For many, when this sort of thing happens, right or wrong, they give up. At the end of the day people want a dog that can walk side-by-side with them in their lives and going through something as embarrassing as a wild, bucking, dangerous looking dog while your neighbors look at you and judge everything you’re doing wrong wasn’t on the menu when you picked up that puppy or that rescue dog at the shelter
You can always work around a problem, but that doesn’t solve it. The only way to solve a problem, though, is straight through the embarrassment and stress. And of course, that holds true with dogs as well as for you owners on the other end of the leash.
I was reminded this, by a dog name Reece recently (and am reminded almost daily by the dogs I work with). Here is a video of me meeting Reece who is hostile to all strangers. I had met him once before many months before this, but he needed a trip to the vet so I was called in to help facilitate him being handled by strangers. He did amazingly (by his standards) throughout the experience, but pay attention to at least the beginning of the video here:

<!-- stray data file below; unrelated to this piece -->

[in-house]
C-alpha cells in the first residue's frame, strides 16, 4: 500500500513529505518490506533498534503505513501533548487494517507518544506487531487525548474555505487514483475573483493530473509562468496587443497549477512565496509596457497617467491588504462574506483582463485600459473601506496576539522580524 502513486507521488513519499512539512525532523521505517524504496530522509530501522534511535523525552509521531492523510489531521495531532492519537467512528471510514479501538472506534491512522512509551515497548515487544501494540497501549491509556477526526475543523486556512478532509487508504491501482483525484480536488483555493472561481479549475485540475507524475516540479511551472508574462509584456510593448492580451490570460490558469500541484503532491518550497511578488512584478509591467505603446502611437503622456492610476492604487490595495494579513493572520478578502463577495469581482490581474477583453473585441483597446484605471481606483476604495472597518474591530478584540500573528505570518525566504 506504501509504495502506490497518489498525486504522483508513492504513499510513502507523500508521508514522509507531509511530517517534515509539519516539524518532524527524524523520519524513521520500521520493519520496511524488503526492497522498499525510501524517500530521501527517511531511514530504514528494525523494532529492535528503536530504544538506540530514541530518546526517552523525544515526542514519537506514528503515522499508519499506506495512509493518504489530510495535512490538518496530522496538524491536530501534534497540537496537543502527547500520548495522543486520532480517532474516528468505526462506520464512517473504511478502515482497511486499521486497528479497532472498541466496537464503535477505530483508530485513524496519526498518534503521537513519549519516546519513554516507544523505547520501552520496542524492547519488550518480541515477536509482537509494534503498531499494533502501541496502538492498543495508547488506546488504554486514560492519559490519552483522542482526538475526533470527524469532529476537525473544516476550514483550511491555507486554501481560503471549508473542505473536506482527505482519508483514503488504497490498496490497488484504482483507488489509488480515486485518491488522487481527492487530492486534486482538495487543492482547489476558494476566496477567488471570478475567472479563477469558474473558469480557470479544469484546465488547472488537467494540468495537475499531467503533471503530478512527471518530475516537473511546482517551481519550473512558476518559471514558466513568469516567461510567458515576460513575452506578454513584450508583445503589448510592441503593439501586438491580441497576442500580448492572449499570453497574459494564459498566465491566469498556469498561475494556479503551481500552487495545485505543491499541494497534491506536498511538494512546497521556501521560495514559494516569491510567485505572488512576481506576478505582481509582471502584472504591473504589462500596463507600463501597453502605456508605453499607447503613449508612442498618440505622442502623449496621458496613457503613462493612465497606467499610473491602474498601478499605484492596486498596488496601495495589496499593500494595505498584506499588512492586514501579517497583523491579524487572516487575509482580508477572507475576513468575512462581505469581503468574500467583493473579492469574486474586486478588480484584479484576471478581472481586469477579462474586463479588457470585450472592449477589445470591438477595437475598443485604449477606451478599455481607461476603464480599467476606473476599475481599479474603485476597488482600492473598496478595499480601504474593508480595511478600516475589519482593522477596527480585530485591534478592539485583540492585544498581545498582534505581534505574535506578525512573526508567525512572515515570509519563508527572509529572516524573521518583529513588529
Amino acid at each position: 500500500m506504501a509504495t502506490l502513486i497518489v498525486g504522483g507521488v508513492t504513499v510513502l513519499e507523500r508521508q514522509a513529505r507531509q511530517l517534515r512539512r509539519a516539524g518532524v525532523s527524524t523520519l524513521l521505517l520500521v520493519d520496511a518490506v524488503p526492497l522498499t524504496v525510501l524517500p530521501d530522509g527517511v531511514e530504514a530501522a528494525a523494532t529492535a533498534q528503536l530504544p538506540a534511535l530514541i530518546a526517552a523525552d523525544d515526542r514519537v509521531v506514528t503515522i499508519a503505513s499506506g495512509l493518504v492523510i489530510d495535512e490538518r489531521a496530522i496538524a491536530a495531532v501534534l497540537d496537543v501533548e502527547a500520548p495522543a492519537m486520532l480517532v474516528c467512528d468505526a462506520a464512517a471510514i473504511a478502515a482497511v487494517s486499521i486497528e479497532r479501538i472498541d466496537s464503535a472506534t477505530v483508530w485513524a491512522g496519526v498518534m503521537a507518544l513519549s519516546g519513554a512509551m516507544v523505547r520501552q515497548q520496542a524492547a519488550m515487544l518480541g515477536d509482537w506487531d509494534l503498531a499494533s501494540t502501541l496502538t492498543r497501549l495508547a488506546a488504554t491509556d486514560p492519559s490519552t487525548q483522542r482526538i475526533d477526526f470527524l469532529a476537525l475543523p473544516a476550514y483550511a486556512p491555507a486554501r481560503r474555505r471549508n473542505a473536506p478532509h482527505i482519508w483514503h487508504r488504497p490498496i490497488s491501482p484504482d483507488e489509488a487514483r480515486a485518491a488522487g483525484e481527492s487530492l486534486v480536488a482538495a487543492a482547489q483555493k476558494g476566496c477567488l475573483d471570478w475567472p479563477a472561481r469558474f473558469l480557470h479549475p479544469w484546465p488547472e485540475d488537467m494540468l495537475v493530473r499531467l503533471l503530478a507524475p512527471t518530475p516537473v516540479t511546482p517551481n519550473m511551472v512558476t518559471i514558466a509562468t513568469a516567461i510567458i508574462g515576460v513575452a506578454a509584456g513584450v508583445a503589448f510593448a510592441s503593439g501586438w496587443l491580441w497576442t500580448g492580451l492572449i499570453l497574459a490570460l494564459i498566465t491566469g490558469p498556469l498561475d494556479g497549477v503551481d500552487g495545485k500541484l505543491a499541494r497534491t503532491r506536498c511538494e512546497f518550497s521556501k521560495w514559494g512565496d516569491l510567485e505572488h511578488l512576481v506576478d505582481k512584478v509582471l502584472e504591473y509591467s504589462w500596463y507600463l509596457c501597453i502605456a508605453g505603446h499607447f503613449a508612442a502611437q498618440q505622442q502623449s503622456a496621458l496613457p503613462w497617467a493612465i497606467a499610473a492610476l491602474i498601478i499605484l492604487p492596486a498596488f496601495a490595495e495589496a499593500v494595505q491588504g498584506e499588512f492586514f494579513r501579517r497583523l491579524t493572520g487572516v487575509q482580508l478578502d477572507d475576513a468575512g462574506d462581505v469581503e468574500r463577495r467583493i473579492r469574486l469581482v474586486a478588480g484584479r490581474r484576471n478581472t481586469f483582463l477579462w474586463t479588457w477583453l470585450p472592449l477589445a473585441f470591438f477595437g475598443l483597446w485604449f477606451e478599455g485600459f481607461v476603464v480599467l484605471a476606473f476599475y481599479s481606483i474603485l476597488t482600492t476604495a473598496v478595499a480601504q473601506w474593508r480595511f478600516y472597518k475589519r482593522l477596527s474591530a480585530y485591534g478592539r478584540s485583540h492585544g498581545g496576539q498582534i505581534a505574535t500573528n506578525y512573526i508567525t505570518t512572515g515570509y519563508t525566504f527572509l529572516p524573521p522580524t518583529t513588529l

If you are able to watch the rest of the video, you start to see some of that negativity melt away. Not all at once, and not completely, but you can see the change happening. The attacks stop. He allows me to begin to handle him. And what you don’t see is us in the vet office – me doing a mock physical examination on him with a stethoscope and everything.
The beginning of the video is what I like to call riding the wave (I believe I stole this wording from Cesar Millan), but it is a phrase we all understand on some level. To me, it’s about going through the dog’s emotions with him, rather than trying to stamp out the emotions with corrections or with food. The dog goes through the wave of emotion and I am there waiting at the other side to help.
Have your emotions and then move past them – just like we want your dog to do.
Riding the wave is something I do on the micro level all the time. Moments like this one illustrate it clearly. But if you are rehabilitating a dog, you’re riding the wave all the time. Your dog is going through something and you are the calm, steady hand waiting to on the other end of all those negative emotions to start teaching your dog how to be successful in the world so that you guys can walk side-by-side in peace.
Don’t’ let these tantrums and emotional outbursts define your dog. Work through them and find your success. Your dog will thank you for it.